A Basic Anatomy of Working Garments of the Federal Period: Women

Garments worn by working people were made for comfort and durability. A female doing physical labor such as working in the fields, laundry, cooking in the kitchen,  gardening, would have worn garments that allowed for ease of movement. One combination of clothing worn by working women was a  shift, corset, shortgown, petticoat and apron. 


Shift:
· Loose fitting garment worn next to the skin as underwear.
· Short sleeves.
· This item was washed more frequently than outer garments.
· Made of lightweight linen or muslin for summer and heavier linen, and  flannel (which is light weight wool, not our modern flannel) or linsey woolsey for winter wear.
· Drawcord at neckline.
· Length ranged from knee to mid-shin.
· WHAT NOT TO DO – Women, regardless of social status, would not have worn this garment without something over it such as a shortgown or dress. This was considered an undergarment and no respectable woman wore it exposed.
· No ruffles by this period. Avoid pre-made shifts that have large ruffles at the neck that ‘swallows’ the throat and ruffles at the sleeve ends. A shift with short sleeves will be more comfortable under a shortgown or dress and is more appropriate than the shifts sold by most historical clothing companies.
· The Woman’s Shift, 1790-1820 pattern from Kannik’s Korner is the historically recommended shift.


Full length corsets worn by two historical interpreters at the 1820 Col. Benjamin Stephenson House
Corset:
· Essential to the fit of the outer garments and maintaining a Federal Period silhouette.
· Fitted to individual wearer. This item cannot be purchased ready made.
· Lightly boned half-corset, fully boned half-corset, or full length corset with boning or cording for support.
· Full length corset has a wooden busk down the center front.
· Half-corsets usually laced up the front. Full length corsets laced up the back.
· Traditionally made of nankeen (a canvas-like fabric).
· White or off-white during the Federal Period.
· Provided back support while maintaining the high-waisted silhouette.
· Type of corset worn depends on body type and what is comfortable.
· WHAT NOT TO DO – If you are going to have a corset made, make sure the pattern is for 1800-1820. This is very important to remember! Victorian or Rev War corsets will not give the proper silhouette…they are completely different. Corsets were made for each individual body and garment being worn...they are not universal to all periods. It must be fitted to you!


Shortgown, petticoat, apron and turban.

 Shortgown:
· Made of linen, light weight wool or printed cotton.
· Loose fitting.
· Cut on the fold as one piece. Lower peplum and lower sleeve were often pieced.
· No inset sleeves.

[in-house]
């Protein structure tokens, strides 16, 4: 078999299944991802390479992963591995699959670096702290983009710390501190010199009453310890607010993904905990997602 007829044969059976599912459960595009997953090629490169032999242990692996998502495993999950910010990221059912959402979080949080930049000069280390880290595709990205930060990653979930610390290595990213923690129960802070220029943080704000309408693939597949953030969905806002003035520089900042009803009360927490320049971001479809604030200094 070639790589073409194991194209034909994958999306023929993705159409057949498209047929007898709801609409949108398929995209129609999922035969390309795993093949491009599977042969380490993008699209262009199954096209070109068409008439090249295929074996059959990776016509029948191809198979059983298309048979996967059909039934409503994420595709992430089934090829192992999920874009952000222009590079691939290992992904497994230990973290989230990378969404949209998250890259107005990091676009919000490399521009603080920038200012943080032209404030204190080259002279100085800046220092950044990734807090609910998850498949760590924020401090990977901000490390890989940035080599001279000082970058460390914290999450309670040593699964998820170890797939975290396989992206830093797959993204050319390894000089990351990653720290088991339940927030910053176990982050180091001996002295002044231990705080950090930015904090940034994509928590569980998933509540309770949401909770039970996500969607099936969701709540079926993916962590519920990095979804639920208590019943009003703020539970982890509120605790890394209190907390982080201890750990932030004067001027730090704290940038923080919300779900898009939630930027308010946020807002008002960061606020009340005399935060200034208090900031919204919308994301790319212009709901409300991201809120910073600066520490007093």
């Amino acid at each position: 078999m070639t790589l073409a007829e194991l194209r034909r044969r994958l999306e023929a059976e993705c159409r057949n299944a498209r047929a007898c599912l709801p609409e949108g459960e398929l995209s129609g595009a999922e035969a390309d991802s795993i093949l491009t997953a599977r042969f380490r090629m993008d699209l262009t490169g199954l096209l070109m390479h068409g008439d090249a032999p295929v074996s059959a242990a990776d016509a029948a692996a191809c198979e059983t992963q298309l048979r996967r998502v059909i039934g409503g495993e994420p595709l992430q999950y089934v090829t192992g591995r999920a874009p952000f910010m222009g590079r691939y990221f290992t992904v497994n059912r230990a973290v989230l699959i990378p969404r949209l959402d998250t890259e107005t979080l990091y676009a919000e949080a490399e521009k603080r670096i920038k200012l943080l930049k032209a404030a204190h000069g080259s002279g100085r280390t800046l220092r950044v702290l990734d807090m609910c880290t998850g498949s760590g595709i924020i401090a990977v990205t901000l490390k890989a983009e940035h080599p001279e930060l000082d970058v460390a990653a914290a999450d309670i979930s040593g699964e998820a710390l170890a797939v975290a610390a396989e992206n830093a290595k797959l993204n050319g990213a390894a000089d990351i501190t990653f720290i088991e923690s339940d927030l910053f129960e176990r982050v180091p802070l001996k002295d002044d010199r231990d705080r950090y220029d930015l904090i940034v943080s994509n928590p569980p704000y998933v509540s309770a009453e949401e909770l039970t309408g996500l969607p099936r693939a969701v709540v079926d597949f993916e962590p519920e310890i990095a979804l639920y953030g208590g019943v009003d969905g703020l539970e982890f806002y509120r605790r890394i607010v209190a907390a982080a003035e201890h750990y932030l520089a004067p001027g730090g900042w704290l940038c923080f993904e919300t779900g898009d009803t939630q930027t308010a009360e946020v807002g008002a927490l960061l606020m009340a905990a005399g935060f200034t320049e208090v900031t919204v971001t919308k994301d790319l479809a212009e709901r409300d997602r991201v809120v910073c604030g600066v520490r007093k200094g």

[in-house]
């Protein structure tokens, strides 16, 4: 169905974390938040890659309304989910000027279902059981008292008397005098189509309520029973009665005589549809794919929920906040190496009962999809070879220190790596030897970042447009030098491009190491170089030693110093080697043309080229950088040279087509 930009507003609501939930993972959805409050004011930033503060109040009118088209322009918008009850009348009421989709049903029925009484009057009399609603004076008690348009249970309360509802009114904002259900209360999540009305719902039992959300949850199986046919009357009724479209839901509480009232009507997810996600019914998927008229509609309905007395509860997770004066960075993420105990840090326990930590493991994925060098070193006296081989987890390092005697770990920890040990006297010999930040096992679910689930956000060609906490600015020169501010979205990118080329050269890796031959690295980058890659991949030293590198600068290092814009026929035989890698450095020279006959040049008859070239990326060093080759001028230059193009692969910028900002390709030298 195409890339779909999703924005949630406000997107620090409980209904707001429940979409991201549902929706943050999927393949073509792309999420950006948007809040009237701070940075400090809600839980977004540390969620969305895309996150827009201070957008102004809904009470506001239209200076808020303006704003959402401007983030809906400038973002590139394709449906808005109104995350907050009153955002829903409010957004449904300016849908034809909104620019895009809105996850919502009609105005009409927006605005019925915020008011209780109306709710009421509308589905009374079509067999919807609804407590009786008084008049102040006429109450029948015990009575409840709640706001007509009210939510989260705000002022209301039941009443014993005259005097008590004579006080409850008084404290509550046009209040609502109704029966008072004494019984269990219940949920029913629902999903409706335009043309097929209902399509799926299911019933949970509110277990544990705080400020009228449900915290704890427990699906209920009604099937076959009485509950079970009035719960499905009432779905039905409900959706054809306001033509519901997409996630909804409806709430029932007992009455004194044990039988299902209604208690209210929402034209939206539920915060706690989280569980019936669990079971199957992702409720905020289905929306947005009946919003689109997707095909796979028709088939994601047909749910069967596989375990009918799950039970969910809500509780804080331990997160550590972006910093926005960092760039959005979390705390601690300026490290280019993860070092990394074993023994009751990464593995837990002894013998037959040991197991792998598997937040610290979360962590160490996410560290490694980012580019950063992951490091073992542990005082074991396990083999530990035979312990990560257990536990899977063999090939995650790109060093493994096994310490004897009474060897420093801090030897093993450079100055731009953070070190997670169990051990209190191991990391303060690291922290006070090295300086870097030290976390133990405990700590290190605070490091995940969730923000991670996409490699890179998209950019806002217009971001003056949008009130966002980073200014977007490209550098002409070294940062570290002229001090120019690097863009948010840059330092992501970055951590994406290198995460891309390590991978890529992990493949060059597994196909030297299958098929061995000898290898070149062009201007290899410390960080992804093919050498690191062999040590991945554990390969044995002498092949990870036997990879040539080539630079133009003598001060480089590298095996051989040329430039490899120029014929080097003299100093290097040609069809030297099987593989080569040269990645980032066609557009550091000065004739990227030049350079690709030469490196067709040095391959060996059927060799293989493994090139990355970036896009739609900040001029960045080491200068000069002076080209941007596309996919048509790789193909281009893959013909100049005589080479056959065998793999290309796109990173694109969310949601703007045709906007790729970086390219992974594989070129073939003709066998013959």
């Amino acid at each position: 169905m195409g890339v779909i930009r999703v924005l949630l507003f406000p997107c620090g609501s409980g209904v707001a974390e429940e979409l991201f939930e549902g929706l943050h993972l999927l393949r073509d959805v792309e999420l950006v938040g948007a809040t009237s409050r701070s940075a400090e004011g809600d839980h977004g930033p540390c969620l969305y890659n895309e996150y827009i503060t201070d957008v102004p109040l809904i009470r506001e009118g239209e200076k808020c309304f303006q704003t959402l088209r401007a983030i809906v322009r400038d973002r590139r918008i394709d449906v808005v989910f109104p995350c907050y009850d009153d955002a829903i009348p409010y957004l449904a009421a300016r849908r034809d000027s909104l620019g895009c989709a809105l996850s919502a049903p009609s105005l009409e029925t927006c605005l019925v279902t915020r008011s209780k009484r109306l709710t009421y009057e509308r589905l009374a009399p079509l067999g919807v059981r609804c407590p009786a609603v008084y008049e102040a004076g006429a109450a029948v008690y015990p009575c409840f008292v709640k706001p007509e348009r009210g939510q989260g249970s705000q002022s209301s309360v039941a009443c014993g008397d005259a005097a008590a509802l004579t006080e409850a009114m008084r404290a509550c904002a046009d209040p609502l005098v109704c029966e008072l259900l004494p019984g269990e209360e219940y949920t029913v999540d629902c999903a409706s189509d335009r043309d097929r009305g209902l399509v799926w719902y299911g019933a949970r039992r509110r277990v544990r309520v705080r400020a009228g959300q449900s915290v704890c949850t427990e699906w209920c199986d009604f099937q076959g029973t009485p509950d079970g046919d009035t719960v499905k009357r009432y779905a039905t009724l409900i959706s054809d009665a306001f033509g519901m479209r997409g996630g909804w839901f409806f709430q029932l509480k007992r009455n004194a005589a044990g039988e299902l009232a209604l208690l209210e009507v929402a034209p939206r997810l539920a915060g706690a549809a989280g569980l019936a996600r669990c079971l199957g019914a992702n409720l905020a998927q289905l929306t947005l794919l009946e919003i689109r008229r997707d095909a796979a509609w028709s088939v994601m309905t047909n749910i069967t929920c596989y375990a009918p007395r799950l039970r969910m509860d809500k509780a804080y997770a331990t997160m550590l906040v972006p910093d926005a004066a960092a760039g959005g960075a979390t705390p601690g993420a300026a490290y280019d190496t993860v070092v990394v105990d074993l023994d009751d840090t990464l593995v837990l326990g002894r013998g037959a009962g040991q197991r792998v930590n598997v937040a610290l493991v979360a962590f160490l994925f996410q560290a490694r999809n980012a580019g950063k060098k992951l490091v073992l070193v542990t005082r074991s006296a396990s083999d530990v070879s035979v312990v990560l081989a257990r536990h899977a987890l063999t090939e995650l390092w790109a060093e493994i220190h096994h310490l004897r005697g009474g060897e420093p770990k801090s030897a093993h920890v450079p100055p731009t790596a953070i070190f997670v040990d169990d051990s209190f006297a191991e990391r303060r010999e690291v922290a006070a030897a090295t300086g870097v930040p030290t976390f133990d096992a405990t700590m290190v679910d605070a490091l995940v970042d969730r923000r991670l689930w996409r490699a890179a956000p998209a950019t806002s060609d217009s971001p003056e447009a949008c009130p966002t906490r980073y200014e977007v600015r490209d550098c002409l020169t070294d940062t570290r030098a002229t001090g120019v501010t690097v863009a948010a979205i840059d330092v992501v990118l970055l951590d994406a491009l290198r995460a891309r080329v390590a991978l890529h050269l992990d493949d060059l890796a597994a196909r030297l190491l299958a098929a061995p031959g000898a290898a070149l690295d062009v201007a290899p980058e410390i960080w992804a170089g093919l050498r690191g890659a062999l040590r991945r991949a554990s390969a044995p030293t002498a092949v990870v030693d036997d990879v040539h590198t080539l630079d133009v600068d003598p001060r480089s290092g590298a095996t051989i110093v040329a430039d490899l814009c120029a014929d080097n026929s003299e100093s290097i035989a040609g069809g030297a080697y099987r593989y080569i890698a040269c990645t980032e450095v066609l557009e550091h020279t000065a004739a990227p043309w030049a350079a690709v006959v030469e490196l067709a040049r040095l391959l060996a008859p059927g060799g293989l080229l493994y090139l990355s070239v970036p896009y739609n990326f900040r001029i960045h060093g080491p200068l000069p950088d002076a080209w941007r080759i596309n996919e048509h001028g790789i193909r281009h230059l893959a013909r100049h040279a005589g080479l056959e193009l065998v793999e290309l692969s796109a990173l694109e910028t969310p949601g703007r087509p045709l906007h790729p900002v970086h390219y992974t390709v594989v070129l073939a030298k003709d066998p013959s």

· High waisted with or without a drawcord.
· Length  ranged from a few inches below bust line to mid thigh.
· Pinned closed at neckline.
· WHAT NOT TO DO – Shortgowns with inset sleeves are not appropriate for the Federal Period. This style tends to be more 1760s. Also, no French or English bodices! These garments are not historical but unfortunately remain popular among many reenactors.

Petticoat:
· Made of linen or light weight wool.
· Fitted waistband with ties at back to close garment.
· High waisted with sewn suspenders to keep it under the bust line.
· Length ranged from mid-shin to ankle bone.
· Petticoats, as a rule, did not have pockets built-in. Some petticoats had slits in the sides with a pocket worn on a cord around the waist underneath the garment.

Apron:
· Usually made of checked fabrics (small checks) or white.
· Full bodied, bib-front or simple waist tied.
· Made of linen, muslin or wool.
· Tied at back with small cording.
· Protected petticoat and shortgown from soiling.
· Useful in hauling wood, picking up hot pots, wiping a child’s face, cleaning off a table, etc.

Reproduction day caps in the Stephenson House wardrobe. 

Day Caps:
· Head covering worn by women of all social stations.
· Ranged from very simple construction to very ornate.
· Made of fine linen such as ‘lawn’ or handkerchief, batiste or fine muslin.
· An alternative for a working interpretation would be a simple kerchief or turban.
· Kept hair clean when working in dusty or dirty areas.
· Older ladies tended to wear day caps regularly.
· Covers modern hair styles and bad hair days
· Fashionable accessory as well as a practical garment.
· WHAT NOT TO DO – the stereotypical ‘mob’ cap. This is a cap cut in a large circle with a drawstring at the crown. WRONG, WRONG, WRONG! This is not a period cap under any circumstances.

Stephenson House interpreter wearing a large neckerchief on the outside of her dress and tucked into her apron waistband.

Neckerchief or Modesty Cloth:
· Large triangle shaped cloth used to fill in the neckline.
· Colors: white, checked or printed.
· Lightweight cotton, muslin, linen.
· Worn on inside of shortgown or outside over shoulders.

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